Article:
MIAMI – He sat there on David Letterman's show with a cocksure grin and a smack-talking mouth in a guest appearance whose bad timing was exceeded only by its imbecilic arrogance.
What in the world (other than his Texas-sized ego) possessed Mark Cuban to go on national TV Wednesday and yuk it up like the NBA Finals were in the bag? What was Cuban thinking when he decided to take a pot shot at Miami Heat coach Pat Riley, criticizing his style of play as being ugly and overly physical?
Well guess what, the NBA Finals just turned into just that kind of Riley-perfect series – a physical slugfest.
It's a style that doesn't suit a Dallas Mavericks franchise that will have questions about toughness (physical and mental) until it either wins a title or has Cuban stop pampering them with opulent locker rooms, easy excuses and a home-court environment long on one slapstick silly gag after another.
The Heat didn't just outplay Dallas in their 98-74 victory on Thursday. They pushed the Mavericks around and out-toughed them to take a series that once looked over at 2-0 to a 2-2 tie heading into Sunday's critical Game 5 back at AmericaAirlines Arena.
"It's just really disappointing when the other team is pushing and we're not pushing back hard enough," lamented Mavs coach Avery Johnson.
You can't win the NBA title without being tough, and right now, that same old question is still hanging, unanswered, over Dallas. The Mavericks have the better team here, but that may not be enough if they are going to just wilt in the South Florida humidity.
Cuban may famously prefer a free-wheeling, wide-open game and goofy circus acts to entertain the fans, but you don't win championships by being prettier and friendlier than everyone else.
"I think when you get to this time," said Riley, who was heart-attack serious as usual, "it becomes as much about will as it is execution."
Will and toughness were the shortcomings that Johnson was supposed to solve, and in leading Dallas to the Finals, it appeared he had. But who knows now? The Mavericks haven't shown the ability to get nasty after getting popped in the chops – the way championship teams do – since a late Game 3 rally by Miami floored them.
"In New York, they call it Rucker Park," Johnson said. "Where I'm from [in New Orleans], it's called Lyman Park, playground basketball. And a lot of times, that's what it is because you can't expect anybody to bail you out.
"I've tried to get a team that really [doesn't] complain; [they] just play," Johnson said. "But when we're complaining and we're not playing, we're not going to get it done."
There is no doubt Johnson is wondering about his team's fortitude. "It's hard for me to watch some of this stuff," said Johnson, who as a player would never have backed down.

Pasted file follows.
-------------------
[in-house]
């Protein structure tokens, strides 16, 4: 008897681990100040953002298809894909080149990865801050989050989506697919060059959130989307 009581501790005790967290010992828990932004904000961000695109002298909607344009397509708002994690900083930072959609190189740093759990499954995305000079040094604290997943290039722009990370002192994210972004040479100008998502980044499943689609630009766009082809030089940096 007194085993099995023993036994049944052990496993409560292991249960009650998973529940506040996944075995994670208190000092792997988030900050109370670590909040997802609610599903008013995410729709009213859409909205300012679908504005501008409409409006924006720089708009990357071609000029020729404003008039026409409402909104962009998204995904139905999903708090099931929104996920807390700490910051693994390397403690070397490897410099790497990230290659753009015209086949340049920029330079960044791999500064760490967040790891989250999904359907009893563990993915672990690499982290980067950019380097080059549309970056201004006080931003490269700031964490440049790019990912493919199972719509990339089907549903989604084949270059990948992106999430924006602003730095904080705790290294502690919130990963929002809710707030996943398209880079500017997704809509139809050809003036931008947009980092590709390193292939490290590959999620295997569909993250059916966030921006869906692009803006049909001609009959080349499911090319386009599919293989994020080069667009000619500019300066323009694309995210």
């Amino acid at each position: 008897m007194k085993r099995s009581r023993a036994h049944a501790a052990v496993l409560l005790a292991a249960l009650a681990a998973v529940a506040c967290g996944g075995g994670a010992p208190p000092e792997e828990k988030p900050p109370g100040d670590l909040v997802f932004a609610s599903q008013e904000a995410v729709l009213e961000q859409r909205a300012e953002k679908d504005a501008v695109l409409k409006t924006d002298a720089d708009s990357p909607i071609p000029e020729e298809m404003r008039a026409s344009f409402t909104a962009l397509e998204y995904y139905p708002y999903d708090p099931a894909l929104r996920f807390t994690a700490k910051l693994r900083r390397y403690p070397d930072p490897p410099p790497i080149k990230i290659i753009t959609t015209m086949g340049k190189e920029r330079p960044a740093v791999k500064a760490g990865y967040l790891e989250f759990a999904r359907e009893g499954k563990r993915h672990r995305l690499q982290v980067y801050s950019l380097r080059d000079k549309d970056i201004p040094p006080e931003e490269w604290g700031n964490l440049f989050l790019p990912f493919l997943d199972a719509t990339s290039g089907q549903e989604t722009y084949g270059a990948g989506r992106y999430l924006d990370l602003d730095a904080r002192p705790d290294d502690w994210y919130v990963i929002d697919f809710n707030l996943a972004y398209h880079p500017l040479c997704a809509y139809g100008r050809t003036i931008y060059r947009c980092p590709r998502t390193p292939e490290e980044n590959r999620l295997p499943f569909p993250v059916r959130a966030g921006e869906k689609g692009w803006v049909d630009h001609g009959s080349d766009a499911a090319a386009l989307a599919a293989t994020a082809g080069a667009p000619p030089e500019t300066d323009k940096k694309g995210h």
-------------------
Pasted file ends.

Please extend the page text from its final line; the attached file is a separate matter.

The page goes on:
Other than Jerry Stackhouse, whose flagrant foul on Shaquille O'Neal spoke of a player who wasn't going to go down easy, there wasn't any spark. (Predictably, Shaq was not going to give Stack any satisfaction – "My daughters tackle me harder," he said.)
In an increasingly physical game, Dallas scored just seven points in the fourth quarter and watched its star Dirk Nowitzki hit just two of 14 shots and complain to the officials after nearly every miss.
"[Udonis] Haslem is roughing him up," said Johnson, who wasn't complaining, just stating fact. "[James] Posey is playing physical. They are putting a blanket on him and he's going to have to get that blanket off of him.
"You know," Johnson sighed, "we've had certain demonstrations on how to do it. Now it's just a matter of will power."
And this has been the question with the Mavericks. Cuban is a colorful personality and often a breath of fresh air among all those stodgy owners, but he also coddles the players, offers constant complaints about officiating that serve as easy excuses and can overstep his boundaries.
It would be dumb for a player, in the middle of the Finals, to go on a late-night TV talk show and rile the opponent. It would be downright stupid for a coach to do it? But the owner? The stinkin' owner? A guy who doesn't even play? It's inexplicable.
Everyone wants to watch Cuban have a good time, but winning a championship takes discipline and focus, not appearances on "The Late Show," the leaking of championship parade dates to the local newspapers and juvenile blog entries.
He should be either smart enough – or, since he's rich enough, hire someone smart enough – to stop inserting himself in the middle of a title chase and stop setting the less-than-serious tone, especially when he is trashing the exact style of play that has his team on its heels.
Dallas is playing right into the hands of Pat Riley, whose Heat will keep slugging until someone other than Stackhouse slugs back harder than a Hasselhoff.
Because no matter what Cuban thinks of Pat Riley's style of basketball, Miami's coach has four rings that not even Cuban may be able to buy.